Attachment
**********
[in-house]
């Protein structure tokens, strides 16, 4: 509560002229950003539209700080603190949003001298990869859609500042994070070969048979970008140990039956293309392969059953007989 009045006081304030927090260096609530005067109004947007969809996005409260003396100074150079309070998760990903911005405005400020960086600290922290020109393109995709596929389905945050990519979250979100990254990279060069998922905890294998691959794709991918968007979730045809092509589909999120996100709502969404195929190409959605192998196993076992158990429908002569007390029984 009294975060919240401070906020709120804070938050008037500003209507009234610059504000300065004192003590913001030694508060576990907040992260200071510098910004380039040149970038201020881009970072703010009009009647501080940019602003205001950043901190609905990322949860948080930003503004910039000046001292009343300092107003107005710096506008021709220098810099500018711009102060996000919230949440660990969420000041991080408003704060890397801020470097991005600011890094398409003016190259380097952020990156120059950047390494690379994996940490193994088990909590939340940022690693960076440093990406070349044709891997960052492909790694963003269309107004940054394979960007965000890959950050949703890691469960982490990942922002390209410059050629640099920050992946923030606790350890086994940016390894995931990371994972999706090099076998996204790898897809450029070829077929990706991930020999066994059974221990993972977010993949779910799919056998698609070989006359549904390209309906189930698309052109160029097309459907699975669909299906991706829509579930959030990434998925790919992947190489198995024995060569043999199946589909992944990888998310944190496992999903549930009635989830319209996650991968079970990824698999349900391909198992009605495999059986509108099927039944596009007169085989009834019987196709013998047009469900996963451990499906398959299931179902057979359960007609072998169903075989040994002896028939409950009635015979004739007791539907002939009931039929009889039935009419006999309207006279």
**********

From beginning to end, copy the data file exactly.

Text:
[in-house]
């Protein structure tokens, strides 16, 4: 509560002229950003539209700080603190949003001298990869859609500042994070070969048979970008140990039956293309392969059953007989 009045006081304030927090260096609530005067109004947007969809996005409260003396100074150079309070998760990903911005405005400020960086600290922290020109393109995709596929389905945050990519979250979100990254990279060069998922905890294998691959794709991918968007979730045809092509589909999120996100709502969404195929190409959605192998196993076992158990429908002569007390029984 009294975060919240401070906020709120804070938050008037500003209507009234610059504000300065004192003590913001030694508060576990907040992260200071510098910004380039040149970038201020881009970072703010009009009647501080940019602003205001950043901190609905990322949860948080930003503004910039000046001292009343300092107003107005710096506008021709220098810099500018711009102060996000919230949440660990969420000041991080408003704060890397801020470097991005600011890094398409003016190259380097952020990156120059950047390494690379994996940490193994088990909590939340940022690693960076440093990406070349044709891997960052492909790694963003269309107004940054394979960007965000890959950050949703890691469960982490990942922002390209410059050629640099920050992946923030606790350890086994940016390894995931990371994972999706090099076998996204790898897809450029070829077929990706991930020999066994059974221990993972977010993949779910799919056998698609070989006359549904390209309906189930698309052109160029097309459907699975669909299906991706829509579930959030990434998925790919992947190489198995024995060569043999199946589909992944990888998310944190496992999903549930009635989830319209996650991968079970990824698999349900391909198992009605495999059986509108099927039944596009007169085989009834019987196709013998047009469900996963451990499906398959299931179902057979359960007609072998169903075989040994002896028939409950009635015979004739007791539907002939009931039929009889039935009419006999309207006279």